Recently, I had a request from a potential customer for a “designer” tank color. She and her husband were loathed to accept a white tank next to their dark brown, lake cottage. She felt that painting the tank the color of the house would make it disappear into the architecture. While she had a working knowledge of the Pantone Color System, she hadn’t realized why most propane tanks are white in the first place.
Dark colors attract and retain heat from the sun while light colors reflect heat back into the atmosphere. Consequently, dark propane tanks will heat quickly in the summer (especially in high sun areas) thus allowing the propane to expand and the safety valve engages spewing propane then lost to the atmosphere—your hard-earned dollars falling to the wayside. By the way, the safety valve is there for this purpose and a dangerous situation would not automatically exist.
Considering the tank color, however, one does have alternatives. Given the top of the tank may be accessed by your delivery person, a lattice-work enclosure might be a beautiful solution especially when landscaping includes a clematis plant of another type vine-like climber. A picket fence also gives your home a “New England” motif as does a stone wall. There are any number of options when it comes to “hiding” propane near the side of the building.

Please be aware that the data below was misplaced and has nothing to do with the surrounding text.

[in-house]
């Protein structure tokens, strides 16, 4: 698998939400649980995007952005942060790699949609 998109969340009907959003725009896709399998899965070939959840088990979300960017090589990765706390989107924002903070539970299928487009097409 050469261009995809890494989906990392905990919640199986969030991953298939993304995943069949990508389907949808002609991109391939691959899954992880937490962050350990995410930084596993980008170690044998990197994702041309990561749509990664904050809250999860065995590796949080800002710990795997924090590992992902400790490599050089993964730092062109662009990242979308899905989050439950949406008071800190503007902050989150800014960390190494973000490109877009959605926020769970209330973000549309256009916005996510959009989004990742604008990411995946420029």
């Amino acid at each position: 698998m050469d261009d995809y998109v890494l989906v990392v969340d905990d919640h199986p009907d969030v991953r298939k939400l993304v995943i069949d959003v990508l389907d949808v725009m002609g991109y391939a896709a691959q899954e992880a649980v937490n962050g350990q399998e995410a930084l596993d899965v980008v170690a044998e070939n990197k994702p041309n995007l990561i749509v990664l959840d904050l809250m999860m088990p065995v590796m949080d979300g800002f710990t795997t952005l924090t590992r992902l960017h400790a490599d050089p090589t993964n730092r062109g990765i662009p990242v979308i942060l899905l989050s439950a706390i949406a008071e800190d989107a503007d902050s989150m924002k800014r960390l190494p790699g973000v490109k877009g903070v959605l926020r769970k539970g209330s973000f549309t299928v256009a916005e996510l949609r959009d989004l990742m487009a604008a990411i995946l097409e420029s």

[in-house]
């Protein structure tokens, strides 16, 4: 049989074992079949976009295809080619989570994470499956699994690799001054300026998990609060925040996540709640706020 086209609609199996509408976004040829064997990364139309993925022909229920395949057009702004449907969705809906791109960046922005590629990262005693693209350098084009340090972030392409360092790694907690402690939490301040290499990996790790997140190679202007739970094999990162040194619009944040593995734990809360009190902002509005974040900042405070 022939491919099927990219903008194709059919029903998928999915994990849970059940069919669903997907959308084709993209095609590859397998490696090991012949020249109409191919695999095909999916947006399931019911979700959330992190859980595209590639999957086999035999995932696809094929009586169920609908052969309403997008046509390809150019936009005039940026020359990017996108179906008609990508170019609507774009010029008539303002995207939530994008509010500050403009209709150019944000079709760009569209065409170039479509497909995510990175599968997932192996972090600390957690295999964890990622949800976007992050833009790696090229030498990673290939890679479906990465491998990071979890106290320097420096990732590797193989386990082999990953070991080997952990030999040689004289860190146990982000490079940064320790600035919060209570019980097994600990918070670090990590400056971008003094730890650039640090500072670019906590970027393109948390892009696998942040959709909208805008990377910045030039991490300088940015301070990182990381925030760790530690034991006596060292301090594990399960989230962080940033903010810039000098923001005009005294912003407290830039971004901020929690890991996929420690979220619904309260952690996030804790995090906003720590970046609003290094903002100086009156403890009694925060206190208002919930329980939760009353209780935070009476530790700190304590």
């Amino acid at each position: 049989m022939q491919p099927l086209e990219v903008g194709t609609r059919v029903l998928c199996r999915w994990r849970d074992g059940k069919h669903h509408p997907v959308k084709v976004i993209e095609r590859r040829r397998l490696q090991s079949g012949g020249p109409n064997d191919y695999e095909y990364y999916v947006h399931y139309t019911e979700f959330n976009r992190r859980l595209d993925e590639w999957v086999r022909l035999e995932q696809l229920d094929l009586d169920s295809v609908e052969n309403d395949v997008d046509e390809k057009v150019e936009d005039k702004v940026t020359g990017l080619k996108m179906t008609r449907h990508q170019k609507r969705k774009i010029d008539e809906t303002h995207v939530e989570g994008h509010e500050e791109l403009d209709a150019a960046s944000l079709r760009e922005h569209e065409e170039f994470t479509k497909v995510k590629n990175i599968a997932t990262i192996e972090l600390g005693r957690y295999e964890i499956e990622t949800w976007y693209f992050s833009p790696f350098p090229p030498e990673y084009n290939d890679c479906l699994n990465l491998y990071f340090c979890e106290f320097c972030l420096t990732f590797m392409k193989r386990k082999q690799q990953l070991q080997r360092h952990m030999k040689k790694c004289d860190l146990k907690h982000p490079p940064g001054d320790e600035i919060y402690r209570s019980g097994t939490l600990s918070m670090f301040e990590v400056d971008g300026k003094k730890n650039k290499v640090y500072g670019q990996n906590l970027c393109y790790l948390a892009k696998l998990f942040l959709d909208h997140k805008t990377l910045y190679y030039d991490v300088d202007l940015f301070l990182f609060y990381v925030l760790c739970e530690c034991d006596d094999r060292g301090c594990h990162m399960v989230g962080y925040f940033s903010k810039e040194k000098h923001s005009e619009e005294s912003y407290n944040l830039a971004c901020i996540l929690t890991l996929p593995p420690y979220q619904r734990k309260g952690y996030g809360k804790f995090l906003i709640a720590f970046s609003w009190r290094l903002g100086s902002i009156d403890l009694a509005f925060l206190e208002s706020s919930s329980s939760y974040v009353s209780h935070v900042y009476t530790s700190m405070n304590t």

Finally, if the tank becomes too much of an aesthetics issue altogether, consider a buried (underground) tank. You’ll have to provide for excavation, but for some, it’s the best alternative by far. Please remember though, there will be a small cupola arising from the ground, as access for delivery is necessary.
As always, please remember, if ever you are ever in need of answers about propane, its delivery, storage, convenience, and versatility, give Viking Propane a call; you’ll be glad you did.
Please stay tuned for more helpful hints from Ol’ Doc Propane, your “LP Gastrologist.”